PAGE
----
For immediate useOct. 16, 1997 -- No. 757
Dr. Carl W. Gottschalk, top kidney researcher, dead at 75
CHAPEL HILL -- Dr. Carl W. Gottschalk, one of the world's foremost kidney researchers and Distinguished Research professor of medicine and physiology at the University of North Carolina at Chapel Hill, died Wednesday (Oct. 15). A Chapel Hill resident, he was 75.
Gottschalk's career spanned decades and was highlighted by membership to such prominent scientific organizations as the American Academy of Arts and Sciences in 1970, the Institute of Medicine in 1973 and the National Academy of Sciences in 1975.
Dr. Gottschalk has been an internationally known expert for several decades and a key figure in the development of the School of Medicine, where he was a role model for faculty members and a very distinguished scientist, said Dr. H. Garland Hershey Jr., former vice chancellor for health affairs at UNC-CH. He approached his work with the enthusiasm of a kid and remained deeply interested in all aspects of learning and education -- a wonderful person with that rare combination of astute scientific knowledge and remarkable humanism. He will be greatly missed.
A native of Salem, Va., Gottschalk showed a natural aptitude for science from an early age. Once as a youth, when he spotted a butterfly he couldn't identify, he netted it and sent it to the Smithsonian Institute. The butterfly, it turned out, was a new species and subsequently was named after him: Strymon cecrops Gottschalki.
Gottschalk received his bachelor's degree from Roanoke College and his medical degree from the University of Virginia, where he began pursuing a lifelong interest in the kidney's ability to produce and control body fluids.
His research career at the UNC-CH School of Medicine began in 1952 with a small lab, a $500 research grant and no technical assistance. He believed that micropuncture techniques, if properly developed, could reveal much about how the kidney worked.
Other researchers in the field told Gottschalk that he was wasting his time, but he refused to be discouraged and went on to perfect micropuncture techniques. His contributions to the field of nephrology -- the study of kidneys and the diagnosis and treatment kidney disease -- spilled over into other fields and the American Heart Association named him a career investigator, assuring him lifetime financial support for his work.
Dr. Gottschalk was one of the most outstanding scientists ever to serve on the university faculty, an imminent scientist of world renown, said Dr. William Blythe, Marion Covington professor of medicine at UNC-CH and a fellow nephrologist. Yet in contrast to some highly acclaimed, internationally known scientists, Dr. Gottschalk felt an extreme loyalty to this university and as a consequence, was one of the university's best citizens. Because of his interest and leadership within the university community, he not only was highly respected by his colleagues, but also well-loved.
In 1978, Gottschalk received the O. Max Gardner Award, the only statewide honor given by the UNC Board of Governors, which oversees the state's 16-campus university system. The award is given to a faculty member who made the greatest contribution to mankind during the school year.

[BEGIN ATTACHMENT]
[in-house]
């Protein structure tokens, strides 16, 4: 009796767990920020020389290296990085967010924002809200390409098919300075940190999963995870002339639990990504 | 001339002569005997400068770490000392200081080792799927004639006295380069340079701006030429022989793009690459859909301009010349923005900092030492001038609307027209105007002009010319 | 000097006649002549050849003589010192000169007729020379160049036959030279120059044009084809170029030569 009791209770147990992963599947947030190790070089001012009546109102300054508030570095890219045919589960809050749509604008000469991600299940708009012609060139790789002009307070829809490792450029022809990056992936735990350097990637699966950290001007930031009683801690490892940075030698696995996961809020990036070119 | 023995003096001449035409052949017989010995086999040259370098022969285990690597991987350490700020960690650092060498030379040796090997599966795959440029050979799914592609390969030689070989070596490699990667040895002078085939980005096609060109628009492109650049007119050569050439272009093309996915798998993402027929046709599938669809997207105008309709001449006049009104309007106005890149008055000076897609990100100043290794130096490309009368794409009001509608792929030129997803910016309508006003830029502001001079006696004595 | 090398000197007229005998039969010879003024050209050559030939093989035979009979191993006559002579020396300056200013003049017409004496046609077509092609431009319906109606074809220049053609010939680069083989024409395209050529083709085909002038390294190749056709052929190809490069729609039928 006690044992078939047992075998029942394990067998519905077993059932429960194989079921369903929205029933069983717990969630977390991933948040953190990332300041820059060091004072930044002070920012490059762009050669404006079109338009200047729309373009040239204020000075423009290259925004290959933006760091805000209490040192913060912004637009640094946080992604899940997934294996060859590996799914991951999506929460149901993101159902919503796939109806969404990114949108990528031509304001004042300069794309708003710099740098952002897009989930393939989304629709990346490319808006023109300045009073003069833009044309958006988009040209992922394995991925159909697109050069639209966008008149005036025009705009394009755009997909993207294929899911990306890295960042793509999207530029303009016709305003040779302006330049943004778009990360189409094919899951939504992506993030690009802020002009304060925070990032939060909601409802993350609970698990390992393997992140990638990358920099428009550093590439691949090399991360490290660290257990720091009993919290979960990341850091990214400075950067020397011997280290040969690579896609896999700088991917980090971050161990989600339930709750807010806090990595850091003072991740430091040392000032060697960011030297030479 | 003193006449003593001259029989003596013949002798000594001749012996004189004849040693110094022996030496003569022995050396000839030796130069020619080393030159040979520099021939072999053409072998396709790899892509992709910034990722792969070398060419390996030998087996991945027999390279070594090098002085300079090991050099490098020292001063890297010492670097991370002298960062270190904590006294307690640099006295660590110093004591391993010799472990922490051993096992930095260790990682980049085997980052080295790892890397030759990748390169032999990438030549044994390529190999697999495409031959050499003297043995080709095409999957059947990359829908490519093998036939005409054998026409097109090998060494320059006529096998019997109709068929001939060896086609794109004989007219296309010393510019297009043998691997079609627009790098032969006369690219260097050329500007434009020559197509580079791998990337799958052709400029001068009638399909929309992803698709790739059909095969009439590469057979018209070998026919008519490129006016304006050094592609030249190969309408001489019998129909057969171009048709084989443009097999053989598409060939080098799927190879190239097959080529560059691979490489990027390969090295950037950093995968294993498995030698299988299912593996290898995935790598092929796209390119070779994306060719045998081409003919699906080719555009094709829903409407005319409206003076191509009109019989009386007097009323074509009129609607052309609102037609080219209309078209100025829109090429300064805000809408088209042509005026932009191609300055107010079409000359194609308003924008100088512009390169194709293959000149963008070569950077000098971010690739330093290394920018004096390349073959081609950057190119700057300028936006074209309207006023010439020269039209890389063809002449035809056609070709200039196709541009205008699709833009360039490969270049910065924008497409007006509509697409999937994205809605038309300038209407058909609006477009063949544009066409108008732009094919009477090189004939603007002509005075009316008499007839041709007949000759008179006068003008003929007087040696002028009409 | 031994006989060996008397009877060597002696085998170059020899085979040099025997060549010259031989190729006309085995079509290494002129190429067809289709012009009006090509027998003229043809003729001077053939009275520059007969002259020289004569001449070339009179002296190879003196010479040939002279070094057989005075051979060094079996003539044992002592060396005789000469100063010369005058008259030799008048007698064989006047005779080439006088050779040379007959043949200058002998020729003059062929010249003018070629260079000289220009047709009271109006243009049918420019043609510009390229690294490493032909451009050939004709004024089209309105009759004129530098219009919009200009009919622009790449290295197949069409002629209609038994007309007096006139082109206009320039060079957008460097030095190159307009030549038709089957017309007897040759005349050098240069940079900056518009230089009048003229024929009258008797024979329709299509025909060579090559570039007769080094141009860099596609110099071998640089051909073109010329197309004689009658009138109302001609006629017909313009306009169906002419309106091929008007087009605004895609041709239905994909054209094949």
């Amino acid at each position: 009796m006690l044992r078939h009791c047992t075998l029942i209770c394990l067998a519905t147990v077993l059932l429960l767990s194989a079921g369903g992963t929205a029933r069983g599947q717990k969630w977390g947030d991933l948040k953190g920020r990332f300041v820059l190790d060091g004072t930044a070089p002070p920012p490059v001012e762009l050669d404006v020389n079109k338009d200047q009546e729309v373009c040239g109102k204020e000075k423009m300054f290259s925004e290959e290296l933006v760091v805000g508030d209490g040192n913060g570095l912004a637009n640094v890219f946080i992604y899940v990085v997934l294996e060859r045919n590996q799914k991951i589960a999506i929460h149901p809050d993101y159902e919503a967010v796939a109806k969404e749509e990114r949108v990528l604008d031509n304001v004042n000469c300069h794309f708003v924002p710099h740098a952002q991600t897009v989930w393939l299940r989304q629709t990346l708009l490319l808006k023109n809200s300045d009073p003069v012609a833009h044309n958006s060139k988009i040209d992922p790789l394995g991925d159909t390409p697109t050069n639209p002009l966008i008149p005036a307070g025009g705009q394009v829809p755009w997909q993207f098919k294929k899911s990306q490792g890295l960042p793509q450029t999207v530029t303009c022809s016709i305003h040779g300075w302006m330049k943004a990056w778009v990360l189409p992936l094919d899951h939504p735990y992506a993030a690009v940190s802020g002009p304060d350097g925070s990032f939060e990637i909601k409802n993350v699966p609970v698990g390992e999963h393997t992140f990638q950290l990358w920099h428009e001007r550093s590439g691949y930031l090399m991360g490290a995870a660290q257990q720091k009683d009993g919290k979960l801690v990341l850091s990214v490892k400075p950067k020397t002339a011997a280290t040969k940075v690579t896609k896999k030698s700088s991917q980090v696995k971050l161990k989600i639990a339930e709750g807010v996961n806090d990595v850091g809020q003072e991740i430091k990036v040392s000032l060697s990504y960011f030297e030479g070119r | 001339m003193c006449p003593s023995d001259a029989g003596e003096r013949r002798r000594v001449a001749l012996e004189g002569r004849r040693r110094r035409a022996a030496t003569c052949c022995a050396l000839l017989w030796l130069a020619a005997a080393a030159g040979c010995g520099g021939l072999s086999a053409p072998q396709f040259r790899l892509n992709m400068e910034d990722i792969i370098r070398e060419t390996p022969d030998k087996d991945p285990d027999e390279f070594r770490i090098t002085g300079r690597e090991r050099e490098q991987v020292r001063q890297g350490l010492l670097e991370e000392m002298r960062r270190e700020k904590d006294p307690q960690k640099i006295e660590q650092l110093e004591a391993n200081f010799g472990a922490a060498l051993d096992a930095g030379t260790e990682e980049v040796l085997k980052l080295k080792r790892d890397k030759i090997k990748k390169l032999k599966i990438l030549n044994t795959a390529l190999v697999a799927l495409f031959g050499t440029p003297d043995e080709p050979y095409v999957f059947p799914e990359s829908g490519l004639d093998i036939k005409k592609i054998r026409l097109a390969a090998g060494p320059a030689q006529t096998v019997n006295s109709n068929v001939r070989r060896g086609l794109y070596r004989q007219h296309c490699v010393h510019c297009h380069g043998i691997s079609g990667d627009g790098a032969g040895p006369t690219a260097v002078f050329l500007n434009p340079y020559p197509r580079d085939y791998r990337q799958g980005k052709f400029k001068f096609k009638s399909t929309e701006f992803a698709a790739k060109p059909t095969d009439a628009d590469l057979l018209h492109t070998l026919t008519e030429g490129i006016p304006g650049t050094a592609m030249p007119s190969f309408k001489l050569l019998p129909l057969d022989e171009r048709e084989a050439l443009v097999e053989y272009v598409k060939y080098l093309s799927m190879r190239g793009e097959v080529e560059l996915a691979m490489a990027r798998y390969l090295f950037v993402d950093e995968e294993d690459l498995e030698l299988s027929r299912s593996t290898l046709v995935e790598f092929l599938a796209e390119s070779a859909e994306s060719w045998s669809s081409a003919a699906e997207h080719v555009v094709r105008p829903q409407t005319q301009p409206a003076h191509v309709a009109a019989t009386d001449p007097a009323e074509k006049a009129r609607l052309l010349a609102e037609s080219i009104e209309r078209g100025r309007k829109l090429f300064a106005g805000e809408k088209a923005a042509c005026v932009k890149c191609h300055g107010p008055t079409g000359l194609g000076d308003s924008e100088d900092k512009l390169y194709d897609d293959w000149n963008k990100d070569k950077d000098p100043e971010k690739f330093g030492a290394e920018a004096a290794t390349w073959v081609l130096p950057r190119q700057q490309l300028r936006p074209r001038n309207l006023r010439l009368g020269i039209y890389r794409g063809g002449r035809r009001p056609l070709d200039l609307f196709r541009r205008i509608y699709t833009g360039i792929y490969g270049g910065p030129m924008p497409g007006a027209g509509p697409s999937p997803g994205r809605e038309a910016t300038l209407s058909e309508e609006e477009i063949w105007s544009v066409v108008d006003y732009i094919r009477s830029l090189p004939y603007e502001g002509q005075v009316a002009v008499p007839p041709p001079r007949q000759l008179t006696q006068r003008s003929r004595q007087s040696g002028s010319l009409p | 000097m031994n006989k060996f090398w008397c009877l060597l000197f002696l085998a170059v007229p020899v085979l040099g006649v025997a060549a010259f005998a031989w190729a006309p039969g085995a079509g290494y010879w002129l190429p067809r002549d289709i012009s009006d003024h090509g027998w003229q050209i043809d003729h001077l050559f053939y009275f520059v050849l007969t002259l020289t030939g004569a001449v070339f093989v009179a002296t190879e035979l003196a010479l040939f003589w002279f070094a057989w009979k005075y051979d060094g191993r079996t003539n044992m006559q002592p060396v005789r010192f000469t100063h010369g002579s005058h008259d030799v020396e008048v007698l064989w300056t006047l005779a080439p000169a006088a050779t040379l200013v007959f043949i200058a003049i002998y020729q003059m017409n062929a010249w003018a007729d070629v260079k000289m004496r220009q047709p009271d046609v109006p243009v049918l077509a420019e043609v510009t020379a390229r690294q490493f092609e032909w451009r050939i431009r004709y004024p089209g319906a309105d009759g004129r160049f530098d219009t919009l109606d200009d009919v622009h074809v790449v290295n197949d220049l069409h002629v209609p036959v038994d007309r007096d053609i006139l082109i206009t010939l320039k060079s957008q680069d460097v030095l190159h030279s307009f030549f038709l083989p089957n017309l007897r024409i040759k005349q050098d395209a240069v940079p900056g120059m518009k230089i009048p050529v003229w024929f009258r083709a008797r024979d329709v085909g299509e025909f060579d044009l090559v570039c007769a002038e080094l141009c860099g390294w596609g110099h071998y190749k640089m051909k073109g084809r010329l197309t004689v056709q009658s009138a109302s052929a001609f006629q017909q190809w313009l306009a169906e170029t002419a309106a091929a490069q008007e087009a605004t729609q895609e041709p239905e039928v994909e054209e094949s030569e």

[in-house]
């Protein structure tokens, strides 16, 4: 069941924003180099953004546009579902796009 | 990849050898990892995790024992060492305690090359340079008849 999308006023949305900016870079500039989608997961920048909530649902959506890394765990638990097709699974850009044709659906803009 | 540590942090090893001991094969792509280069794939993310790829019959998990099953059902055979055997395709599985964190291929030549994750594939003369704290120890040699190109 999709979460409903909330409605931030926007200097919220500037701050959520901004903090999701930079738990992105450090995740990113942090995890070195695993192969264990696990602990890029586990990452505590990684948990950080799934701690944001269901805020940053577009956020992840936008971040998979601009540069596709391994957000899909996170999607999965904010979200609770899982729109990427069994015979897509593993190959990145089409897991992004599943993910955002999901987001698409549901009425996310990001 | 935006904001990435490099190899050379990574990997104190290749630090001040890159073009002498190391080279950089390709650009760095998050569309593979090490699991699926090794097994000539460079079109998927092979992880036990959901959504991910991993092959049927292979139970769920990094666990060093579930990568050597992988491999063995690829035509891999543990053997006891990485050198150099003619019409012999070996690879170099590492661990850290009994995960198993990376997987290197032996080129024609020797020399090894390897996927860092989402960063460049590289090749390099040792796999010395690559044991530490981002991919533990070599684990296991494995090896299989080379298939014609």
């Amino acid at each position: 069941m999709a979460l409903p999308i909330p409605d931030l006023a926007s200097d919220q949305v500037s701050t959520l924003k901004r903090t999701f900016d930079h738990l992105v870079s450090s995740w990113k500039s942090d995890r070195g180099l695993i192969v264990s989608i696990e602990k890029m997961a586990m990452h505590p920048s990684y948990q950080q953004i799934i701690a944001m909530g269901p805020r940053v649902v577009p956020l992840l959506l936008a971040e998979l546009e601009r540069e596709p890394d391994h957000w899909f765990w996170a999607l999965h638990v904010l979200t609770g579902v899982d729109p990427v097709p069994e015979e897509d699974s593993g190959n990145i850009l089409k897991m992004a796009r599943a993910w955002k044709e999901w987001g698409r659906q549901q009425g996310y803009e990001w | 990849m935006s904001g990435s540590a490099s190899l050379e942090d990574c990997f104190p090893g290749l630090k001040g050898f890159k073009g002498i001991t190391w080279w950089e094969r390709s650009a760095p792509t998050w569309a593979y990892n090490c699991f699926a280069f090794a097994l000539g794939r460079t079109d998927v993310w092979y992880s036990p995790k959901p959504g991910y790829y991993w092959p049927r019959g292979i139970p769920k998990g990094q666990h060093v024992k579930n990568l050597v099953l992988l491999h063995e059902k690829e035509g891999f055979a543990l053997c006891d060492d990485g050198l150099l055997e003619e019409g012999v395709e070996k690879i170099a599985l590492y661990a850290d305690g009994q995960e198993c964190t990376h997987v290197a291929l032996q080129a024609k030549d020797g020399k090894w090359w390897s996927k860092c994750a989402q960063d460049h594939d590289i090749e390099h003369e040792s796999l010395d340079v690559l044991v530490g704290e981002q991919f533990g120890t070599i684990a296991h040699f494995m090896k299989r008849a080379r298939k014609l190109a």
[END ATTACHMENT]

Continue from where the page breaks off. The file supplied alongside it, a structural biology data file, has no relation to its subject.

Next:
Despite the national and international recognition that has come to him, Dr. Gottschalk's modesty is legendary, the citation read.
A prolific lecturer and writer and editor of numerous scientific articles, journals and books, Gottschalk influenced a generation of physicians and researchers in the classroom. He co-edited the third edition of Strauss and Welt's Diseases of the Kidney, a standard textbook in the field of nephrology, and ultimately took the text through six editions. In 1969, he received the Medical Basic Science Teaching Award, given annually by UNC-CH medical students.
Dr. Stuart Bondurant, dean emeritus of the UNC-CH School of Medicine, credited Gottschalk for shaping federal policy; because of Gottchalk's influence, Medicare now covers dialysis for patients suffering from end-stage renal failure.
Our country offers dialysis to more people than any other country in the world, and thousands of people are alive because of it, Bondurant said. Few people have made as large a contribution to such a broad range of scientific and social concerns as Carl Gottschalk. His contributions to our understanding of the workings of the kidney are both fundamental and of great practical value to patients every day.
In 1969, the university named him Kenan Professor of medicine and physiology, a title he retained until his retirement in 1992. From that time on, he served as Distinguished Research professor of medicine and physiology. In his spare time, he enjoyed studying medical history and maintained an extensive private collection of rare medical books.
He is survived by his wife, Dr. Susan K. Fellner of Chapel Hill; and three children, Carl Gottschalk of New Haven, Conn., Walter Gottschalk of Carrboro and Dr. Karen Strehlow of Boston.
The family will receive friends at the home from 2 to 5 p.m. Saturday (Oct. 18). Burial will take place in Salem, Va. Officials at the UNC-CH School of Medicine plan a memorial service at a later date.
People wishing to make memorial contributions in Gottschalk's honor may send them to the UNC-CH Health Sciences Library, Campus Box 7585, UNC-CH, Chapel Hill, N.C. 27599-7585.
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